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Space


Salyut-7 Experiments Part-4

REMOTE SENSING OF THE EARTH AND ITS OCEANS

As with previous space station missions, remote sensing contin­ ued to receive considerable attention on Salyut 7 from 1984 to 1986. By the end of the 237 day Soyuz T-10/T-11 mission, 4,400 photo­ graphs had been taken with the MKF-6M six-band camera, and an­ other 1,640 with the KATE-140 topographical camera. Among the practical benefits of remote sensing was a report that on April 8, the crew radioed a warning to ground control about the forest fire they had spotted in Burma. (74) After the Soyuz T-14 mission, it was stated that 16 million square kilometers had been photographed, and although no specific numbers were given, the Soyuz T-15 crew also conducted remote sensing observations.

Virtually all areas of the globe passing underneath the space station were studied. The space station's orbit took it over all parts of the world between 51.6 degrees north and 51.6 degrees south lati­ tude. In light of the vast areas that were covered, only special programs will be described here. The major observations were done by the MKF-6M camera built by East Germany, and the KATE-140 topographical camera, in addition to visual observations by the crew.

Soviet press reports continued to herald the value of space remote sensing, noting, for example, that "Photographs from space have already helped discover a number of deposits of oil, gas, coal, and metal ores." (75) The cosmonaut crews were trained on airplane flights and made logs containing specific assignments, methodological instructions, and maps and space photographs indicating ob­jects to be observed. An interesting note made in Pravda in July 1984 said that the first and second bands on the MKF-6M have "heightened focal depth in studying the ocean floor." While it is well known that many observations are made of the ocean, the ref­ erence to studies of the ocean floor seemed new. (76)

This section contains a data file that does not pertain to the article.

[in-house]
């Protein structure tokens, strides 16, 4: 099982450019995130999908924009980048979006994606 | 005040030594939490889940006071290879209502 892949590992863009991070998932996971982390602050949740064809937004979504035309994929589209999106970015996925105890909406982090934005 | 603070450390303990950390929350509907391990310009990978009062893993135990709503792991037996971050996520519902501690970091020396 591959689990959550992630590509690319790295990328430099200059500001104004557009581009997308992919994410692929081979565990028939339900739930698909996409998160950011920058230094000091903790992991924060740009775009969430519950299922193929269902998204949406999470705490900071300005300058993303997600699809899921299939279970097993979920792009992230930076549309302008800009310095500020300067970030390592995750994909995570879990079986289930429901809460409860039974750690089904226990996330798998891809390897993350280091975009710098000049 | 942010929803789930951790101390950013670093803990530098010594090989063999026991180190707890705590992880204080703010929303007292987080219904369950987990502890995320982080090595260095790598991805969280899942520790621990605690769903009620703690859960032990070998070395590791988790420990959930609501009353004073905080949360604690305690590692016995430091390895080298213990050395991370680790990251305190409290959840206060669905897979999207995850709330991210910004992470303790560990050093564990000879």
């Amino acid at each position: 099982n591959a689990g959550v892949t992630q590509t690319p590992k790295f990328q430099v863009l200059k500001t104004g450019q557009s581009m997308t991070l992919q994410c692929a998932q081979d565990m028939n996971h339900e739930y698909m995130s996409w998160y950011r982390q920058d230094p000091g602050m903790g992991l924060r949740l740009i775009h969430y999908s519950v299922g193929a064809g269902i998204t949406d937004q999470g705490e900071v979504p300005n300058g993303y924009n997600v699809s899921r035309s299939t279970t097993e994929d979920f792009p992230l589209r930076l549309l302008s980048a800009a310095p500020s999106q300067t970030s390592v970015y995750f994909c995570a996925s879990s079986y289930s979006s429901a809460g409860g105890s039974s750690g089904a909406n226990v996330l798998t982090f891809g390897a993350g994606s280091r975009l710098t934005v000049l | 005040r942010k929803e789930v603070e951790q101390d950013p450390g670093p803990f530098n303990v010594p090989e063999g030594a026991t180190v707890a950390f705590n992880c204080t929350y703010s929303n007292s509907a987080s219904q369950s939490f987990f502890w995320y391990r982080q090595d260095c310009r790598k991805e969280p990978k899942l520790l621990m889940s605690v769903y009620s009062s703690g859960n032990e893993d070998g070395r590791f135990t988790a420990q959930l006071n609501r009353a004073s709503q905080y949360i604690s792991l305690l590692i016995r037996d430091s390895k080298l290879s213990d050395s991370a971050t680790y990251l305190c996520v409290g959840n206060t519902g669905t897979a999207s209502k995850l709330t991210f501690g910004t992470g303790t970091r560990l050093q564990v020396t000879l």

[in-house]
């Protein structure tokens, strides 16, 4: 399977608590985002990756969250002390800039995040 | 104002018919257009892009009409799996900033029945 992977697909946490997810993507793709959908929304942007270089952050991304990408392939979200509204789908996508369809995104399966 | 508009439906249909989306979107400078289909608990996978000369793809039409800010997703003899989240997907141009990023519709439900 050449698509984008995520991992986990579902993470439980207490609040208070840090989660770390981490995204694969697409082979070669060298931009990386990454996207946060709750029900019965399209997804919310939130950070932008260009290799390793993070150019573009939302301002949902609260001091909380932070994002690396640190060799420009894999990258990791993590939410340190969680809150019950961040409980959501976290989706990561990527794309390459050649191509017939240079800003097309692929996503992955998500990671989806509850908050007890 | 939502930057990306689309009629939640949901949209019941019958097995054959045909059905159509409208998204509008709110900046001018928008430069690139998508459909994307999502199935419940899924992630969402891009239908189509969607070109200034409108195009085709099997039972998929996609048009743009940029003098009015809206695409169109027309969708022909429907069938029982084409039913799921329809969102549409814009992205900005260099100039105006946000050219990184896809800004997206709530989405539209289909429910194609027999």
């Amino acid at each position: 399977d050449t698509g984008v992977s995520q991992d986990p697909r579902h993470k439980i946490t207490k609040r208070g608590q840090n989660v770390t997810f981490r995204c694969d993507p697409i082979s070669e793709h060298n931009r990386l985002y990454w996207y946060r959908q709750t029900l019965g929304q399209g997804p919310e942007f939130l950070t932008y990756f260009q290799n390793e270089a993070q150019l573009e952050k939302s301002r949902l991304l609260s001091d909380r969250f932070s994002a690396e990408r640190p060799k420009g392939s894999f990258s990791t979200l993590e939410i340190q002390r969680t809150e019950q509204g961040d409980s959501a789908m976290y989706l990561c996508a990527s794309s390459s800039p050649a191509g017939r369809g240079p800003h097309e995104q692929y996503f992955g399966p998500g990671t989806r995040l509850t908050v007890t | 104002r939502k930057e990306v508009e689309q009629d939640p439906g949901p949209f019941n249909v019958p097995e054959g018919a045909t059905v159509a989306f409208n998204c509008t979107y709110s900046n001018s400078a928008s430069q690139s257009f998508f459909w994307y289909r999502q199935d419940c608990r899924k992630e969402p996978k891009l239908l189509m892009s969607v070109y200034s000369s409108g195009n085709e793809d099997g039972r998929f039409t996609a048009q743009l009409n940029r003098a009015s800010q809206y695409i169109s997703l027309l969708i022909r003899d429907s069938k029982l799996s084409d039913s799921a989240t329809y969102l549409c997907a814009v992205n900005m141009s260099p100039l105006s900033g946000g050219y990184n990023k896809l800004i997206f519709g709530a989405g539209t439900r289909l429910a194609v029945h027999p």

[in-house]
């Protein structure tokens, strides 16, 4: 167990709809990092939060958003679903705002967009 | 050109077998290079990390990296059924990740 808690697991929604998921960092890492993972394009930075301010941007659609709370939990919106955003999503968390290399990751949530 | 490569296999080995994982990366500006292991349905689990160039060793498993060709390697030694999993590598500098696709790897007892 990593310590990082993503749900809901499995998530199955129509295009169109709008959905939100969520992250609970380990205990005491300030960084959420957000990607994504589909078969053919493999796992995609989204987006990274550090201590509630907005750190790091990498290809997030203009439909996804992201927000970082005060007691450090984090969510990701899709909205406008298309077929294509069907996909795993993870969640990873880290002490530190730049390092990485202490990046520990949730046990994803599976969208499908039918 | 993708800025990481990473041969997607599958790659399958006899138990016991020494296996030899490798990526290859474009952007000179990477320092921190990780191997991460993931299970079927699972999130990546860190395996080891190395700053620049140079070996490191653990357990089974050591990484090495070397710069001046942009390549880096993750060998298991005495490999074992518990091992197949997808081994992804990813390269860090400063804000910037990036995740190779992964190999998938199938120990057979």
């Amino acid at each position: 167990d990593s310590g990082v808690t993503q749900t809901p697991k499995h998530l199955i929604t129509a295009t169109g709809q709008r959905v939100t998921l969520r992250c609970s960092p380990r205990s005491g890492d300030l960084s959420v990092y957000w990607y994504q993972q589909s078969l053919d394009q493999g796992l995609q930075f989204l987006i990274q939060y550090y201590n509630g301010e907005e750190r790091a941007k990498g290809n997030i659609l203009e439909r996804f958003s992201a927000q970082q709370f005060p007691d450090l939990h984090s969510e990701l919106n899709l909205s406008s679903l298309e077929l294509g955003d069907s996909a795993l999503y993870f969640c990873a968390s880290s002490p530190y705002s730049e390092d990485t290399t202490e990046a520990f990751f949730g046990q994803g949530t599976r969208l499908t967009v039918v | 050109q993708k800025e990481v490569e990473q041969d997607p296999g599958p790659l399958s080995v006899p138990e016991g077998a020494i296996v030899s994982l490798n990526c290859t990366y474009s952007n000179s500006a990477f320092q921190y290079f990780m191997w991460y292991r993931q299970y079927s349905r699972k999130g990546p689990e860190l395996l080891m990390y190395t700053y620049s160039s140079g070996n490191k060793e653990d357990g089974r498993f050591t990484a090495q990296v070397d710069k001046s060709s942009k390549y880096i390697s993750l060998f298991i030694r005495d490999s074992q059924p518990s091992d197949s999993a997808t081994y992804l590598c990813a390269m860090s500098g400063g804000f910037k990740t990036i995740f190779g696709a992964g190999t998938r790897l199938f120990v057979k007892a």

Indian "Terra " Observations

Following the tradition established with earlier crews that in­cluded representatives from other countries, during the Soviet/ Indian mission a special set of Earth observations was conducted with the Indian cosmonaut. Forty percent of the Indian territory was studied using visual observations in addition to the MKF-6M and the KATE-140 cameras. Special areas of interest included: An­ daman, Nicobar and Laccadive Islands (looking for oil and gas-bear­ ing areas in shallow water); ring structures on the Indostani penin­ sula and blocks of forests and forest plantations in the central part of the Indostani peninsula; ice and snow coyer on the Himalayas; the Indian Ocean (to identify areas of high biological productivity); the Arabian Sea; the Bay of Bengal; the west coast and desert zone of India; the Ganges River valley (for water-management studies); New Delhi and Agra. A total of 1,000 MKF-6M pictures and 200 KATE-140 photographs were obtained. (77)